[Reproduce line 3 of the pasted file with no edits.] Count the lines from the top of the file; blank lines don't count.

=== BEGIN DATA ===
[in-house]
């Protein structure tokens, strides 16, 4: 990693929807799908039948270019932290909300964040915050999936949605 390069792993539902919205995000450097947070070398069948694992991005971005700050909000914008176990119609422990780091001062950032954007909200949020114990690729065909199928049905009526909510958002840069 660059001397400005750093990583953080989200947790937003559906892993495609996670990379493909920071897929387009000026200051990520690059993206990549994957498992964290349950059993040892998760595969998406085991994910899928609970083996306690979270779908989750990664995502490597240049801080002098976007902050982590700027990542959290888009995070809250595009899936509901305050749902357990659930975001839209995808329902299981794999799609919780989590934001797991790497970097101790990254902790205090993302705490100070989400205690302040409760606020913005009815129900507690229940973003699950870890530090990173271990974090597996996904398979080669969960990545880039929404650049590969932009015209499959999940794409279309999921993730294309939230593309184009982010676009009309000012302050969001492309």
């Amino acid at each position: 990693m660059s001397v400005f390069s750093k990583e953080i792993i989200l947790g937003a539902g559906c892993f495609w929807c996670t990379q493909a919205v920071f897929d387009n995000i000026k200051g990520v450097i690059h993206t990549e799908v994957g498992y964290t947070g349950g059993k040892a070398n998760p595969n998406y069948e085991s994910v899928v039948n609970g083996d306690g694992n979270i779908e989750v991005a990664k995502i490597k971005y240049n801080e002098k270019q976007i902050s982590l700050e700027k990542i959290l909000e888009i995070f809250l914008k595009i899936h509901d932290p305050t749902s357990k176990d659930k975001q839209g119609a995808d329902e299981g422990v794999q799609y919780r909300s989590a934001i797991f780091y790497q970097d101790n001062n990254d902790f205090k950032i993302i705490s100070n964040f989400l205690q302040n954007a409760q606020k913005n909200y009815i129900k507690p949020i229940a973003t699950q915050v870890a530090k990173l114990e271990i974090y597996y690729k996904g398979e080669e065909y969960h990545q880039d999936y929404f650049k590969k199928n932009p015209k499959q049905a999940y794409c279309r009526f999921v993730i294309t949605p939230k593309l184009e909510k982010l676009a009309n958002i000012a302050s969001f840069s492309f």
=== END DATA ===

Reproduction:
């Amino acid at each position: 990693m660059s001397v400005f390069s750093k990583e953080i792993i989200l947790g937003a539902g559906c892993f495609w929807c996670t990379q493909a919205v920071f897929d387009n995000i000026k200051g990520v450097i690059h993206t990549e799908v994957g498992y964290t947070g349950g059993k040892a070398n998760p595969n998406y069948e085991s994910v899928v039948n609970g083996d306690g694992n979270i779908e989750v991005a990664k995502i490597k971005y240049n801080e002098k270019q976007i902050s982590l700050e700027k990542i959290l909000e888009i995070f809250l914008k595009i899936h509901d932290p305050t749902s357990k176990d659930k975001q839209g119609a995808d329902e299981g422990v794999q799609y919780r909300s989590a934001i797991f780091y790497q970097d101790n001062n990254d902790f205090k950032i993302i705490s100070n964040f989400l205690q302040n954007a409760q606020k913005n909200y009815i129900k507690p949020i229940a973003t699950q915050v870890a530090k990173l114990e271990i974090y597996y690729k996904g398979e080669e065909y969960h990545q880039d999936y929404f650049k590969k199928n932009p015209k499959q049905a999940y794409c279309r009526f999921v993730i294309t949605p939230k593309l184009e909510k982010l676009a009309n958002i000012a302050s969001f840069s492309f």